The Rafu Shimpo — which means, literally, Los Angeles newspaper — got its start in 1903 as a mimeographed sheet put together by three USC students.

In the early 1920s, H.T. Komai, the current publisher’s grandfather, took over the paper. He ushered in several changes, including the development of a new English-language section to appeal to a younger generation after immigration laws stymied the flow of new arrivals from Japan.

As tensions built between Japan and the U.S., the paper ran editorials urging the Nisei — the second generation of Japanese in the United States — to show they were patriotic American citizens. The paper also proclaimed it was “100%” loyal to the U.S.

But on Dec. 7, 1941, hours after Japanese planes attacked Pearl Harbor, Komai was arrested by the FBI along with other leaders from the community who were labeled “enemy aliens.” That left his eldest son, Akira, in charge of the paper’s welfare.

Before Akira Komai was forced into a camp with other Japanese Americans along the West Coast, he hid the newspaper’s Japanese lead type in hopes that the Rafu could one day restart.

The last issue published before the staff was sent to the camps came out on April 4, 1942, and contains a letter from the newsroom with the headline, “We’ll meet again.” At the bottom of the page is a single-line advertisement in bold: “Buy your defense stamps at the Rafu Shimpo.

On Jan. 1, 1946, the paper resumed publishing.

In the postwar era, Japanese Americans returned to L.A., especially Little Tokyo, and the neighborhood became a vibrant community, according to Lane Hirabayashi, a professor in the Asian American studies department at UCLA. In the late 1960s, legislation opened up further immigration from Japan.

The community also began to spread throughout Southern California. Japanese Americans with higher incomes moved out, toward Gardena and the Westside, after civil rights legislation was passed outlawing housing discrimination.

During this period, the Rafu battled for dominance in L.A. against another Japanese American daily, the Kashu Mainichi, and a few other publications. Nearly all have since vanished, and several of their writers, editors and columnists were absorbed into the Rafu’s staff.

That included George “Horse” Yoshinaga, who penned the popular “Horse’s Mouth” column until his death this year at the age of 90.

Horse and I, we got along very well together,” said Maggie Ishino, 90, a part-time typist at the Rafu who transcribed Yoshinaga’s columns for 16 years. “He really had a great sense of humor.”

Ishino began writing her own column, “Maggie’s Meow,” in 2012. She continues to work at the Rafu and takes three buses to reach the office from her home in West Los Angeles.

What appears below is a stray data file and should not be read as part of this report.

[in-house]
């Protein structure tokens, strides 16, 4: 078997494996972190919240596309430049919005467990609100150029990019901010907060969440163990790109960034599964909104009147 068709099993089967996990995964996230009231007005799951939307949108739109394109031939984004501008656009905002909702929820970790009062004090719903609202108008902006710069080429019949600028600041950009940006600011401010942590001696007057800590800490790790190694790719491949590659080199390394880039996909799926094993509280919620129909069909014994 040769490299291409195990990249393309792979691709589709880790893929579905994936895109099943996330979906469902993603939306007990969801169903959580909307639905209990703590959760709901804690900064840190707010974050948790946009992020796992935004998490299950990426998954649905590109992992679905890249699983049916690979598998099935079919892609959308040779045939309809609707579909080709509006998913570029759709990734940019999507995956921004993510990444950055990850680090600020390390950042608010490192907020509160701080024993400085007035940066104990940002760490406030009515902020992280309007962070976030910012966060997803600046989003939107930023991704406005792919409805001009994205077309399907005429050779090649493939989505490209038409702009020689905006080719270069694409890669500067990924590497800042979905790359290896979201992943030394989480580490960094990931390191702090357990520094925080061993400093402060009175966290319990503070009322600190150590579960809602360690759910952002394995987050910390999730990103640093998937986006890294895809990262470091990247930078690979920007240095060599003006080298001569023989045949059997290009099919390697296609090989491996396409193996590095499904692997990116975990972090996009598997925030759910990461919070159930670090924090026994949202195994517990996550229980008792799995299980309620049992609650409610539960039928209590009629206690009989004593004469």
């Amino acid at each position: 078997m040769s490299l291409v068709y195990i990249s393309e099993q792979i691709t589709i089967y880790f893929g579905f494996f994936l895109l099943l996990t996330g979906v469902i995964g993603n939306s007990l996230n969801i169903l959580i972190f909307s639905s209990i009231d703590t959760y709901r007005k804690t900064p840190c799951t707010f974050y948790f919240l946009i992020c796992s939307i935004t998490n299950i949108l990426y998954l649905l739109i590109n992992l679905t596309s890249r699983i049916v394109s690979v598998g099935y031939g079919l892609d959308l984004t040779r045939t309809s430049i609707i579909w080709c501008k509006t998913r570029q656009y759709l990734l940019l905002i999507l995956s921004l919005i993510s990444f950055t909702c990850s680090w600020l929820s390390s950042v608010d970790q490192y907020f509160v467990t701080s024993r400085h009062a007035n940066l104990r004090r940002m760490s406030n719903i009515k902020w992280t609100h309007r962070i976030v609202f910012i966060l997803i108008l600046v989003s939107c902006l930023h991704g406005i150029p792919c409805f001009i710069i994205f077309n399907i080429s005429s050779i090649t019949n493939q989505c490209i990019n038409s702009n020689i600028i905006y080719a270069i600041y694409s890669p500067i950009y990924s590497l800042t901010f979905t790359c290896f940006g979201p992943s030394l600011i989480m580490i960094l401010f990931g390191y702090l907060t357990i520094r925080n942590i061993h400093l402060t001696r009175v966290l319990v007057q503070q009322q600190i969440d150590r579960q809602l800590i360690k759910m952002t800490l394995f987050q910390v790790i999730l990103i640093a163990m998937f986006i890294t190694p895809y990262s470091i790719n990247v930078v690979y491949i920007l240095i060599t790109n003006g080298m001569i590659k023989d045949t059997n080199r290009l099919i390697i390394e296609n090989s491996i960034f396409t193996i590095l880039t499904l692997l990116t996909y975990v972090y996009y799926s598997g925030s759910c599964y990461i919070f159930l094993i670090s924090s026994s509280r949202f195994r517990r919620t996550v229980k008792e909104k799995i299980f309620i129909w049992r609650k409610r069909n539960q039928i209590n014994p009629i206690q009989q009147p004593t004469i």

Today, there are only a few Japanese American publications left in the country. The Hawaii Hochi, founded in 1912, is believed to be the only other English-Japanese daily in the nation.

The shrinking list of Japanese American publications contrasts with the dozens of publications geared toward the Chinese and Korean communities in L.A. and beyond. The disparity reflects shifting levels of immigration among those groups.

In 2014, there were 274,000 ethnic Japanese in California, all but 103,000 of whom were native-born, according to the U.S. Census Bureau. This contrasts with the higher number of immigrants in the Chinese and Korean communities. There are 947,000 Chinese immigrants and 334,000 Korean immigrants statewide.

Like many print publications, the Rafu’s subscriber base is composed mostly of older readers. And like larger newspapers, the Rafu has been unable to make up for falling ad revenue.

Last year, the Rafu pulled in $549,502 from advertising, an 8% dip from just two years ago. The paper has lost $750,000 over the last three years, and is expected to lose $350,000 this year.

Editors said they plan to shift their coverage to appeal to younger readers and continue homing in on what makes their stories distinct from those of larger publications.

Only the Rafu covers every single summer Obon festival, the annual Nisei Week celebration in Little Tokyo, and numerous community events from awards dinners to bazaars. When someone in the Japanese American community dies, the obituary will probably appear first — if not only — in the Rafu.

 

Some community members have called for the paper’s management to look for new sources of revenue.

To reach a wider audience, the paper could include stories that appeal to readers interested in Japanese culture, or it could increase the Rafu’s digital presence, said Ellen Endo, former Rafu editor.

The paper recently got an Instagram account and is getting increasingly active on Twitter and Facebook.

The Rafu has also initiated the subscription drive, with a goal of 10,000 new online subscribers for $50 each annually. “This isn’t a one-year fix,” Komai said. “We need an immediate boost, but we also … need steady growth, steady progress.”

Community members have started to respond. About 550 people have signed up for an online subscription since March, when Komai published a letter about the paper’s finances on the front page titled, “The State of the Rafu Shimpo.”